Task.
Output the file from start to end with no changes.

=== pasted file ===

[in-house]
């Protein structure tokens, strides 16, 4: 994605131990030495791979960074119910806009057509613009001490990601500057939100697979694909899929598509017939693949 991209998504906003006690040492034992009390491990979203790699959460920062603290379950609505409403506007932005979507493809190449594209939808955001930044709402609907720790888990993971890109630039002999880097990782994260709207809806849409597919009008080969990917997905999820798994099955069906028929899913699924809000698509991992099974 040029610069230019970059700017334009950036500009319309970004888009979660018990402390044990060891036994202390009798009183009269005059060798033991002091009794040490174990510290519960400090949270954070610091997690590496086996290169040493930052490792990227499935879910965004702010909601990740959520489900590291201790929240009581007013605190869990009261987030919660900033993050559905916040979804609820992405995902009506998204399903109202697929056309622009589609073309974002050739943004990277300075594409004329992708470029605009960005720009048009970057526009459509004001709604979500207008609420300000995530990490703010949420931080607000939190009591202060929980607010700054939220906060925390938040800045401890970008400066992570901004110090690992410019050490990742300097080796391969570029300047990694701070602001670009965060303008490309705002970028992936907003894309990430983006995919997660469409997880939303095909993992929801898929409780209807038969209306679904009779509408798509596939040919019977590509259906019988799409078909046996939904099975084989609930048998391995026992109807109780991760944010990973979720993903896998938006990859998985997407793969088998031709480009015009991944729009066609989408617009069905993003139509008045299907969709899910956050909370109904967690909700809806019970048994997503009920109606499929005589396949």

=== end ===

[in-house]
């Protein structure tokens, strides 16, 4: 994605131990030495791979960074119910806009057509613009001490990601500057939100697979694909899929598509017939693949 991209998504906003006690040492034992009390491990979203790699959460920062603290379950609505409403506007932005979507493809190449594209939808955001930044709402609907720790888990993971890109630039002999880097990782994260709207809806849409597919009008080969990917997905999820798994099955069906028929899913699924809000698509991992099974 040029610069230019970059700017334009950036500009319309970004888009979660018990402390044990060891036994202390009798009183009269005059060798033991002091009794040490174990510290519960400090949270954070610091997690590496086996290169040493930052490792990227499935879910965004702010909601990740959520489900590291201790929240009581007013605190869990009261987030919660900033993050559905916040979804609820992405995902009506998204399903109202697929056309622009589609073309974002050739943004990277300075594409004329992708470029605009960005720009048009970057526009459509004001709604979500207008609420300000995530990490703010949420931080607000939190009591202060929980607010700054939220906060925390938040800045401890970008400066992570901004110090690992410019050490990742300097080796391969570029300047990694701070602001670009965060303008490309705002970028992936907003894309990430983006995919997660469409997880939303095909993992929801898929409780209807038969209306679904009779509408798509596939040919019977590509259906019988799409078909046996939904099975084989609930048998391995026992109807109780991760944010990973979720993903896998938006990859998985997407793969088998031709480009015009991944729009066609989408617009069905993003139509008045299907969709899910956050909370109904967690909700809806019970048994997503009920109606499929005589396949």